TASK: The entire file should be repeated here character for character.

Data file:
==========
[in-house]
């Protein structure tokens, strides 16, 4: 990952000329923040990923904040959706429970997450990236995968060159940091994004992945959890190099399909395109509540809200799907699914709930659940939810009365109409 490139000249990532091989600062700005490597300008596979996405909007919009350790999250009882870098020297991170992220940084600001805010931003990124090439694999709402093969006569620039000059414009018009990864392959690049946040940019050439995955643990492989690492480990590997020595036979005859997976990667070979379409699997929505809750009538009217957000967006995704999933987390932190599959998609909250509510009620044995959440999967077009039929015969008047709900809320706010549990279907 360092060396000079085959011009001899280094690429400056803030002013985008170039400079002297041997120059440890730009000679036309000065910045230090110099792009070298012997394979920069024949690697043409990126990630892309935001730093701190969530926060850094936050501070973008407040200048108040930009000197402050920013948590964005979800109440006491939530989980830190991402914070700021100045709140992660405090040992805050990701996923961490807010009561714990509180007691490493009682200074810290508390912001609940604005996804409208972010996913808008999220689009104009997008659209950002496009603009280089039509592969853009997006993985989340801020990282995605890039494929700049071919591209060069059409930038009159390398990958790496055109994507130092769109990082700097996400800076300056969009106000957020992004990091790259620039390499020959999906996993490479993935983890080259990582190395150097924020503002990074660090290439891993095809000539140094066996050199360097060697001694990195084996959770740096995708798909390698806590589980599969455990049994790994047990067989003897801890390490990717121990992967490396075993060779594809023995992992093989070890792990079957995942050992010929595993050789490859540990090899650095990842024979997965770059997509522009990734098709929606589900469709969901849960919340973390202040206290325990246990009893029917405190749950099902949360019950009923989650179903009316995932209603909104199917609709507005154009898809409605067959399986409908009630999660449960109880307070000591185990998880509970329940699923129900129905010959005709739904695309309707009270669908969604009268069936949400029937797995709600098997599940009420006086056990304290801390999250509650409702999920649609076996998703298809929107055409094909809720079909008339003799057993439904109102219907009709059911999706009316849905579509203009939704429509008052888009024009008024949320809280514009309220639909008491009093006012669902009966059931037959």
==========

[in-house]
């Protein structure tokens, strides 16, 4: 990952000329923040990923904040959706429970997450990236995968060159940091994004992945959890190099399909395109509540809200799907699914709930659940939810009365109409 490139000249990532091989600062700005490597300008596979996405909007919009350790999250009882870098020297991170992220940084600001805010931003990124090439694999709402093969006569620039000059414009018009990864392959690049946040940019050439995955643990492989690492480990590997020595036979005859997976990667070979379409699997929505809750009538009217957000967006995704999933987390932190599959998609909250509510009620044995959440999967077009039929015969008047709900809320706010549990279907 360092060396000079085959011009001899280094690429400056803030002013985008170039400079002297041997120059440890730009000679036309000065910045230090110099792009070298012997394979920069024949690697043409990126990630892309935001730093701190969530926060850094936050501070973008407040200048108040930009000197402050920013948590964005979800109440006491939530989980830190991402914070700021100045709140992660405090040992805050990701996923961490807010009561714990509180007691490493009682200074810290508390912001609940604005996804409208972010996913808008999220689009104009997008659209950002496009603009280089039509592969853009997006993985989340801020990282995605890039494929700049071919591209060069059409930038009159390398990958790496055109994507130092769109990082700097996400800076300056969009106000957020992004990091790259620039390499020959999906996993490479993935983890080259990582190395150097924020503002990074660090290439891993095809000539140094066996050199360097060697001694990195084996959770740096995708798909390698806590589980599969455990049994790994047990067989003897801890390490990717121990992967490396075993060779594809023995992992093989070890792990079957995942050992010929595993050789490859540990090899650095990842024979997965770059997509522009990734098709929606589900469709969901849960919340973390202040206290325990246990009893029917405190749950099902949360019950009923989650179903009316995932209603909104199917609709507005154009898809409605067959399986409908009630999660449960109880307070000591185990998880509970329940699923129900129905010959005709739904695309309707009270669908969604009268069936949400029937797995709600098997599940009420006086056990304290801390999250509650409702999920649609076996998703298809929107055409094909809720079909008339003799057993439904109102219907009709059911999706009316849905579509203009939704429509008052888009024009008024949320809280514009309220639909008491009093006012669902009966059931037959």